Kung Fu Hustle is influenced heavily by classic Chinese martial arts literature and Shaw Brother films. Because of these inspirations, Chow crafts a film saturated with the magic reminiscent of the old films. Sing (Stephen Chow) is a rather inept con man, barely scraping together the money for a meal or even a haircut. While attempting to scam the residents of a slum called Pigsty Alley by pretending to be a member of the powerful Axe Gang crime syndicate, he inadvertently causes the real Axe Gang to take an interest in the Alley. But when the Axe Gang tries to move in to extort money from the residents, they find that the Alley is protected by fierce martial arts masters, living in the slum in disguise.
Kung Fu Hustle is Chow’s seventh film as a director and 61st job as an actor, counting TV. He is 41 years old at the time of this films release, and boy has he been busy. Chow doesn’t stop with topping himself with big moment after moment. He packs his film with little details and running gags that’ll keep you laughing in between the intentionally outlandish battles. If there’s any criticism to be leveled at it, it’s that Sing disappears about midway through the film to make room for Pokemon style gang battles, battles in which the powers of the combatants keep escalating until they’re ready to bring Sing back in to become a parody version of Neo. Thanks single handedly to the Wayans Brothers and all of their retarded domestic efforts, we have associated the word ‘parody’ with hack jokes and juvenile humor. Kung Fu Hustle works on a much more subtle, creative level to parody all sorts of things without beating you over the head with them.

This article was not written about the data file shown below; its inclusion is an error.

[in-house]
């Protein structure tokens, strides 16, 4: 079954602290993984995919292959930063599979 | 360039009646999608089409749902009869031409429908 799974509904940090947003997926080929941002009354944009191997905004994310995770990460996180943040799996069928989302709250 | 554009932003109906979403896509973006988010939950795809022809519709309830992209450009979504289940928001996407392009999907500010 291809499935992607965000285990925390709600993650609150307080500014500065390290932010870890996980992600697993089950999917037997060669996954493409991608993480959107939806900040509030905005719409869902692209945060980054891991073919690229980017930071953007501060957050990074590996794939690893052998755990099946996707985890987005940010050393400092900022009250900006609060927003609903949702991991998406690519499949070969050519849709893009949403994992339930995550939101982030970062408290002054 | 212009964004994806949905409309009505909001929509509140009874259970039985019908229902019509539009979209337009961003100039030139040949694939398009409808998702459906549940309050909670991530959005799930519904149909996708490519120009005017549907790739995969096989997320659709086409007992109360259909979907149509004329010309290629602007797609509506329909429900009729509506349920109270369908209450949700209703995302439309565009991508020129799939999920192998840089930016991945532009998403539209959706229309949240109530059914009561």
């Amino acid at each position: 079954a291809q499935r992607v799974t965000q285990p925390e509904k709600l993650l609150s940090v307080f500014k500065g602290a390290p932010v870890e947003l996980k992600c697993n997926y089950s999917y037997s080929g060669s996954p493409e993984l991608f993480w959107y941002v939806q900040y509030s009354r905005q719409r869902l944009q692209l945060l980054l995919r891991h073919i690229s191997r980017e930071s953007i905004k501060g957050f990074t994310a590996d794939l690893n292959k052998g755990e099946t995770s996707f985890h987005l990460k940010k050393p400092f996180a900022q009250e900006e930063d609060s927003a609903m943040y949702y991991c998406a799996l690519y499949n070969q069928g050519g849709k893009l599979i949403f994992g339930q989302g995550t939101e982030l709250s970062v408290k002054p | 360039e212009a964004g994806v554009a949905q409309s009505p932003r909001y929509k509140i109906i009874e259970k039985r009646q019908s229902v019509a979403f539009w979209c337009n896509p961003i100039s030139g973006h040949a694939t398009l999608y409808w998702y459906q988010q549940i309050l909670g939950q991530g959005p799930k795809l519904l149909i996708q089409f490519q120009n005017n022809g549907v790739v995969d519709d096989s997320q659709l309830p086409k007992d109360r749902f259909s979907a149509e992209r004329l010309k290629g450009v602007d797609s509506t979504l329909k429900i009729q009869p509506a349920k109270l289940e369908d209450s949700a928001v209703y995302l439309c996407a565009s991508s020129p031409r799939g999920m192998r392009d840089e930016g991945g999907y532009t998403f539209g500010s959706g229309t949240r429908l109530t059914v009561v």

Brilliantly choreographed and shot, “Kung Fu Hustle” is often grisly, visually spectacular and unabashedly silly, sometimes all at once. Few films remain so buoyant for such a long duration; when this one ends, it feels like it could run at top speed for another two hours. Kung Fu Hustle ultimately becomes an endearing and terrific homage to martial art films rather than a Chow-brand action comedy.
You don’t need to “get” Asian cinema to laugh at the jokes, or giggle at the intentionally zany moves. Chow misses only a falling anvil to make Kung Fu Hustle a worthy, R-rated successor to Looney Tunes. Kung Fu Hustle is inspired lunacy by design, the sort of movie best served with a hearty pitcher of beer and a big group of drunken friends. The camera is never where you expect it to be, and it never moves the way you think it’s going to. It is a perfect match for the movie itself, which is wildly funny and inventive.